Wound Care Information Standard – Draft

Wound care is a critical aspect of healthcare that affects people of all ages. The National Wound Care Strategy Programme (NWCSP) seeks to improve care for people with wounds by addressing the unwarranted variation in wound care services, underuse of evidence-based practices and overuse of ineffective practices.  

The NWCSP’s goal is to reduce pain and suffering for patients, improve healing rates, prevent wounds from happening or coming back, and use healthcare resources more efficiently. PRSB’s Wound Care Information Standard will help to support this goal by encouraging the consistent recording of information which can be shared with all those involved in the person’s care. 

About this standard

The standard defines the information record content for the management of wound care.  It is designed to support the professionals, those providing care as well as the person themselves, and to support the national wound care strategy. The standard has three specific domains which support the management of wound care. These are shown here: 

Wound assessment and treatment

Wound cause(s) and baseline information, wound assessment and treatments.

Treatment plan

Intended treatment regime, escalation pathway and person preferences.

Supported self-care (self-management)

Information provided to, or recorded by, the person during their wound care treatment.

There are three further domains for information which should be available to those providing care, personal details, relevant history and circle of care as shown below:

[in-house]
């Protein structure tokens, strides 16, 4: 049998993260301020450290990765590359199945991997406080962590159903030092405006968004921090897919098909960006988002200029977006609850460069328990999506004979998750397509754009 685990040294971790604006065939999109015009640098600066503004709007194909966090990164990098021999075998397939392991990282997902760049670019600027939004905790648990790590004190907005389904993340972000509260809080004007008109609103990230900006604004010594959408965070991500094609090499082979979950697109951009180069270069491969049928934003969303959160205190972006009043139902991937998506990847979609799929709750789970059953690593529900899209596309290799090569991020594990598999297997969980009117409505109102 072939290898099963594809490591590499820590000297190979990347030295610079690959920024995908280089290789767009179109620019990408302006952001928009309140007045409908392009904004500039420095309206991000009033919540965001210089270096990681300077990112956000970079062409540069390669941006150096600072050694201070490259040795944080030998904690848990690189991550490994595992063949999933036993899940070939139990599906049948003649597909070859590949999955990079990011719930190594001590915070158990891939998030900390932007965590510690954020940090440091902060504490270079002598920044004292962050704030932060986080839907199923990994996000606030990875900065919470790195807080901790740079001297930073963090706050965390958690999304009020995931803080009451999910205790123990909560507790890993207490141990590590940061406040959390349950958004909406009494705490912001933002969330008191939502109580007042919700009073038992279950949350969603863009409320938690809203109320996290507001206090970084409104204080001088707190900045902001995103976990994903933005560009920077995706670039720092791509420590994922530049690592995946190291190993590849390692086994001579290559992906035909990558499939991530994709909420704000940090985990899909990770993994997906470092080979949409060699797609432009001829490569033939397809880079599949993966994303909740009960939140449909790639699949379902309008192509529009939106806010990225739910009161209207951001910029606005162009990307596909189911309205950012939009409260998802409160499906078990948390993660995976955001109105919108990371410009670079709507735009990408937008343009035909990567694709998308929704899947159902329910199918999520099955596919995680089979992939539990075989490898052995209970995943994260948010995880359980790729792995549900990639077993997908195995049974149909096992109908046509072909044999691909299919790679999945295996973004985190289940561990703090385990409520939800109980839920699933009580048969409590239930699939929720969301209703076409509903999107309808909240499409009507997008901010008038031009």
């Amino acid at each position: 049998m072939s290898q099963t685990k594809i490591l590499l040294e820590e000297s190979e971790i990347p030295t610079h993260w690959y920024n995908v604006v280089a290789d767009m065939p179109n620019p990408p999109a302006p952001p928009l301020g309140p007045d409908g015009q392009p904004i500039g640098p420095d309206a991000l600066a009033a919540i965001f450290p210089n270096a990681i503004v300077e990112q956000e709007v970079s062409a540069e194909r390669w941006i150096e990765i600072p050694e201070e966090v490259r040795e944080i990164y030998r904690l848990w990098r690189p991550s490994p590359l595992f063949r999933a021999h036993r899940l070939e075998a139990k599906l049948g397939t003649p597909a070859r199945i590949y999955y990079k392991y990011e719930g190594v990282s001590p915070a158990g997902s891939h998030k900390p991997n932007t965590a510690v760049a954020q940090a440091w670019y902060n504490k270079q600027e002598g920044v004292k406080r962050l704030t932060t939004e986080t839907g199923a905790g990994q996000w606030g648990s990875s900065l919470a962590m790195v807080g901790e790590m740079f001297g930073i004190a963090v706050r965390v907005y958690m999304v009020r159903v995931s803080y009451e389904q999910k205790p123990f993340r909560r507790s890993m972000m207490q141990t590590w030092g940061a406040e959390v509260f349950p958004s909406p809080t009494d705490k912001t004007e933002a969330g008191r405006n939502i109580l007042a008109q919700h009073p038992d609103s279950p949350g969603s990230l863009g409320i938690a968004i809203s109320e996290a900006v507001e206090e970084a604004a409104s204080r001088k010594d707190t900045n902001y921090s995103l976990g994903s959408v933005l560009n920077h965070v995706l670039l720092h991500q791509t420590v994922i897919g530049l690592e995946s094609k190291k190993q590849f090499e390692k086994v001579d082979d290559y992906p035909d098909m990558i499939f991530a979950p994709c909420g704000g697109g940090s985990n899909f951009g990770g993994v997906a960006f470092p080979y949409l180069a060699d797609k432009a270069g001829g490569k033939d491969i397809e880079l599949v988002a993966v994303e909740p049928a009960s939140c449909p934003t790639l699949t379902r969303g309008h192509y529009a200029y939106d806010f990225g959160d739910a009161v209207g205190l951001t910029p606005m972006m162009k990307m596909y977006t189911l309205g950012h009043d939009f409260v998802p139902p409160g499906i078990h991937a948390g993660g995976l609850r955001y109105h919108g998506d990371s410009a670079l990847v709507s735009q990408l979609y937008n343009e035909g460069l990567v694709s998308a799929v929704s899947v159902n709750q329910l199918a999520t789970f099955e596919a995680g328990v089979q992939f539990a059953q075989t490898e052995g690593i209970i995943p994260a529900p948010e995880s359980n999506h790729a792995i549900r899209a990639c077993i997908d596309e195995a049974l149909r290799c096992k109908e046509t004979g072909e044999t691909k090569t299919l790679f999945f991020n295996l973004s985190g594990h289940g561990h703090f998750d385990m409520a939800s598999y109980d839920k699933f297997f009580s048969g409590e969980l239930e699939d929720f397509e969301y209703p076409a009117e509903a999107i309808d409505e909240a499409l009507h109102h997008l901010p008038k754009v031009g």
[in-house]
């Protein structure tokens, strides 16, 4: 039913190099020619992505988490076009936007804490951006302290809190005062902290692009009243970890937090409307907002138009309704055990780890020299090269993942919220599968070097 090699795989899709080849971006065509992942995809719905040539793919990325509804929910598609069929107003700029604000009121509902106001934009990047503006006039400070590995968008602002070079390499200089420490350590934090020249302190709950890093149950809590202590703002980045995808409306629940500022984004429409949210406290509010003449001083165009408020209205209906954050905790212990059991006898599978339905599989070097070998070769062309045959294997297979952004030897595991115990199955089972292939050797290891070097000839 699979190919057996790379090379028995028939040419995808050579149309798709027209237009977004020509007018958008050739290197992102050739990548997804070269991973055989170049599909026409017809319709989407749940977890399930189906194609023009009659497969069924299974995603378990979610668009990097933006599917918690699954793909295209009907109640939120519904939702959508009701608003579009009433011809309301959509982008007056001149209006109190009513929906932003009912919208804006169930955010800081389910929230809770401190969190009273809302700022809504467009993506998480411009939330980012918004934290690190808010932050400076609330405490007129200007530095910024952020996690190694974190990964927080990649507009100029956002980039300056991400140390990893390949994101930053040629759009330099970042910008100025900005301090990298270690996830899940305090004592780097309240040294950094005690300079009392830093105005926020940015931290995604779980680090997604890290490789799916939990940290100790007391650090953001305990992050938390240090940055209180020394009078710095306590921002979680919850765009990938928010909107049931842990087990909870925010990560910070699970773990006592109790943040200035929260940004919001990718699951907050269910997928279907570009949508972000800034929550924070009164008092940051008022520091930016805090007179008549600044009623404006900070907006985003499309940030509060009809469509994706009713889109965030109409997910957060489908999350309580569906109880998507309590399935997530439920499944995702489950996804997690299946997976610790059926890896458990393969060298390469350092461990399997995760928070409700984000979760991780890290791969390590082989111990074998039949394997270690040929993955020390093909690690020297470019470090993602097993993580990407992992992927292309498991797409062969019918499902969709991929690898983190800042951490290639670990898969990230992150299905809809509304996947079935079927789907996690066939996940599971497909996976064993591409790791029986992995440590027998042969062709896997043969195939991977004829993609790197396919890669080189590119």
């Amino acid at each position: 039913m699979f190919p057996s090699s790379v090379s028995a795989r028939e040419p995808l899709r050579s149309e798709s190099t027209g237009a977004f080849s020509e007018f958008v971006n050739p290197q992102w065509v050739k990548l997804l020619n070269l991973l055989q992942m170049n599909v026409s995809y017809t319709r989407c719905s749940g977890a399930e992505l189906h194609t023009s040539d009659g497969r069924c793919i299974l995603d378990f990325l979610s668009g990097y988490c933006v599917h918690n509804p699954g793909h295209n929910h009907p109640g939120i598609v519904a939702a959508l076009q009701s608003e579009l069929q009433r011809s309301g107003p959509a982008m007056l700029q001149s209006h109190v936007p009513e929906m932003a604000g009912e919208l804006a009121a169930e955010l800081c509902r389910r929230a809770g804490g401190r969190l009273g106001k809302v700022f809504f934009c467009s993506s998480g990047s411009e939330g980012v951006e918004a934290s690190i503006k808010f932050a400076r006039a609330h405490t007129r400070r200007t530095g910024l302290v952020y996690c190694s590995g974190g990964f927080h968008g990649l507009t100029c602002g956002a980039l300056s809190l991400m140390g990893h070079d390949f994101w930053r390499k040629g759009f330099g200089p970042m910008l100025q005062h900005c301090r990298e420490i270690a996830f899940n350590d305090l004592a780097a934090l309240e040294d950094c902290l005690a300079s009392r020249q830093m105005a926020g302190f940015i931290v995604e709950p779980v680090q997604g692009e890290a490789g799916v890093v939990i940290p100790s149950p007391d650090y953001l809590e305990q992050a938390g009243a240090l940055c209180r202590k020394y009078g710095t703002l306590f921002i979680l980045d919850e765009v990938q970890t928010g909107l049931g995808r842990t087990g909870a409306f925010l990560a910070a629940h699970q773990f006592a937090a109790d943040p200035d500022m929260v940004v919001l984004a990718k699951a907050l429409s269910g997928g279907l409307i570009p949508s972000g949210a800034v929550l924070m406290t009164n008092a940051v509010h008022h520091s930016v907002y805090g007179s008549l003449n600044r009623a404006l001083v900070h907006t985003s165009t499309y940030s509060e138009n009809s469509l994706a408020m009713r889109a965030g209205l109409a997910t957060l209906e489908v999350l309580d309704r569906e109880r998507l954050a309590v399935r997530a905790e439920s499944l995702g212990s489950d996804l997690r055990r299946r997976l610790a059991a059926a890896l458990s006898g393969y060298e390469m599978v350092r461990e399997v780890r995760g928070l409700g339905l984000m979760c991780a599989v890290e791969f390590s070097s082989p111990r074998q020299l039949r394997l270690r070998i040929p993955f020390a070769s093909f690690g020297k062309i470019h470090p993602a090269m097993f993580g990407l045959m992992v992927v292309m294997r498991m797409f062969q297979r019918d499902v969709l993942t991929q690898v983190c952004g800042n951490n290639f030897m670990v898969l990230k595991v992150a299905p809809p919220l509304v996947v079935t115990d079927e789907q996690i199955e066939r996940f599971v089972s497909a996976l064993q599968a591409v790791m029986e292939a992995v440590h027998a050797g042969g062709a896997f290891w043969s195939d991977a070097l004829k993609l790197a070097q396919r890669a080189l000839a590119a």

Personal details

Person details, safeguarding, risks, individual requirements, legal information and About Me.

General health information and relevant history

General health information including information such as medications, allergies, social context and relevant history.

Circle of care

Contact details for care professionals and personal carers involved in the care of the person.

The domains are mostly built from existing PRSB components used in other standards with a few new sections and elements, which helps ensure consistency in the use and sharing of information. The treatment plan uses the existing Personalised Care and Support Plan (PCSP) Standard. This is a person-centred plan, developed with the person to address their overall needs and goals.  

In scope

The standard covers the assessment, diagnosis, treatment, ongoing care and prevention of the wounds across all health and care settings for three areas of wound care;  

  • Lower limb (leg and foot) wounds
  • Pressure ulcers
  • Surgical wound complications  

The standard is UK wide and is for adults and children.  

Out of scope

  • Wound types not specified above, including those caused by external factors such as new trauma and burns (although it may work for these).